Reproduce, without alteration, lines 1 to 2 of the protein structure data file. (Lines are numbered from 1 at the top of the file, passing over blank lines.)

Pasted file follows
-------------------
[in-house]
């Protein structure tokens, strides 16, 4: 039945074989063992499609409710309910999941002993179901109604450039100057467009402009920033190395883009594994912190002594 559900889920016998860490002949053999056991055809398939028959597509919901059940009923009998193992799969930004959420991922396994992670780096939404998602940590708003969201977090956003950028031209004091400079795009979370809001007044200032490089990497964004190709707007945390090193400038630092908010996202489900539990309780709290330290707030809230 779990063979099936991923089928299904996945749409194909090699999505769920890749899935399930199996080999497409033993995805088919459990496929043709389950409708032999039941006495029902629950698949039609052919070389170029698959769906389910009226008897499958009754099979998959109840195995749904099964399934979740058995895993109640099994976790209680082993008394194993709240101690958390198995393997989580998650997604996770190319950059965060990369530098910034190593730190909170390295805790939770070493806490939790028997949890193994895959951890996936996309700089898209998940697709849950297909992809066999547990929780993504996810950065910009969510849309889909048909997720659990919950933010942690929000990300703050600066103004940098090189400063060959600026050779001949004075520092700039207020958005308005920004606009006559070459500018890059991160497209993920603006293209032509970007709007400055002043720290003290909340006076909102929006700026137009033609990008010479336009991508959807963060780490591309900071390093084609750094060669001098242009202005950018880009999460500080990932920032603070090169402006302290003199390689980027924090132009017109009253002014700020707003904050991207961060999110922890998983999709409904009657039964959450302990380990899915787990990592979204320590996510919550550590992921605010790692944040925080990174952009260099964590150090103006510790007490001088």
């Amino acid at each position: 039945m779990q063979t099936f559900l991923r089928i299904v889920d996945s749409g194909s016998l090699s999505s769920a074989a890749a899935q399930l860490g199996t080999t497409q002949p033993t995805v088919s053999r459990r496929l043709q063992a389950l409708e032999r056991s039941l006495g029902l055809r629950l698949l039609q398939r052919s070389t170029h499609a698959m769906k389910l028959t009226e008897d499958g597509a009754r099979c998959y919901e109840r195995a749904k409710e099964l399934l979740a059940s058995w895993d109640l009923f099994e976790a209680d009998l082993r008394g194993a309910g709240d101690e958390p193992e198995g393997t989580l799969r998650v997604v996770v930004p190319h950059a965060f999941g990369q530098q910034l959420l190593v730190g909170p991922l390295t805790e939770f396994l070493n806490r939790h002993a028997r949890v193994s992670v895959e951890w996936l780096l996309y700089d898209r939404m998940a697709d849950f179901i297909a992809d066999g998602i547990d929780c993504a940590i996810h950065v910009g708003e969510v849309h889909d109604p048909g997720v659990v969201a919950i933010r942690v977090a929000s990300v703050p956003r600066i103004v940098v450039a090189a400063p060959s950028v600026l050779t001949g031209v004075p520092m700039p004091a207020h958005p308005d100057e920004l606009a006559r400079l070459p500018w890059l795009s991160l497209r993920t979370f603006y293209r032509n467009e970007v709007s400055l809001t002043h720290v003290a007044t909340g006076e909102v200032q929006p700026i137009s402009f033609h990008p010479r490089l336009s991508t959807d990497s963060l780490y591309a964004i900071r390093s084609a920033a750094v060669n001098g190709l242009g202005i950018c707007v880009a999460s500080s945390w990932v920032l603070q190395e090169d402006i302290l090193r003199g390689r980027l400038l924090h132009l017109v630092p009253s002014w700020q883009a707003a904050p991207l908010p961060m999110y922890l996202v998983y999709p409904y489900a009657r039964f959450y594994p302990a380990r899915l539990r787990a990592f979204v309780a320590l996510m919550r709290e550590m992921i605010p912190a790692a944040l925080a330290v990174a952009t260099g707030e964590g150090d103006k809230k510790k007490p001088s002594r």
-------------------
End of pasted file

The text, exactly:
[in-house]
């Protein structure tokens, strides 16, 4: 039945074989063992499609409710309910999941002993179901109604450039100057467009402009920033190395883009594994912190002594 559900889920016998860490002949053999056991055809398939028959597509919901059940009923009998193992799969930004959420991922396994992670780096939404998602940590708003969201977090956003950028031209004091400079795009979370809001007044200032490089990497964004190709707007945390090193400038630092908010996202489900539990309780709290330290707030809230 779990063979099936991923089928299904996945749409194909090699999505769920890749899935399930199996080999497409033993995805088919459990496929043709389950409708032999039941006495029902629950698949039609052919070389170029698959769906389910009226008897499958009754099979998959109840195995749904099964399934979740058995895993109640099994976790209680082993008394194993709240101690958390198995393997989580998650997604996770190319950059965060990369530098910034190593730190909170390295805790939770070493806490939790028997949890193994895959951890996936996309700089898209998940697709849950297909992809066999547990929780993504996810950065910009969510849309889909048909997720659990919950933010942690929000990300703050600066103004940098090189400063060959600026050779001949004075520092700039207020958005308005920004606009006559070459500018890059991160497209993920603006293209032509970007709007400055002043720290003290909340006076909102929006700026137009033609990008010479336009991508959807963060780490591309900071390093084609750094060669001098242009202005950018880009999460500080990932920032603070090169402006302290003199390689980027924090132009017109009253002014700020707003904050991207961060999110922890998983999709409904009657039964959450302990380990899915787990990592979204320590996510919550550590992921605010790692944040925080990174952009260099964590150090103006510790007490001088």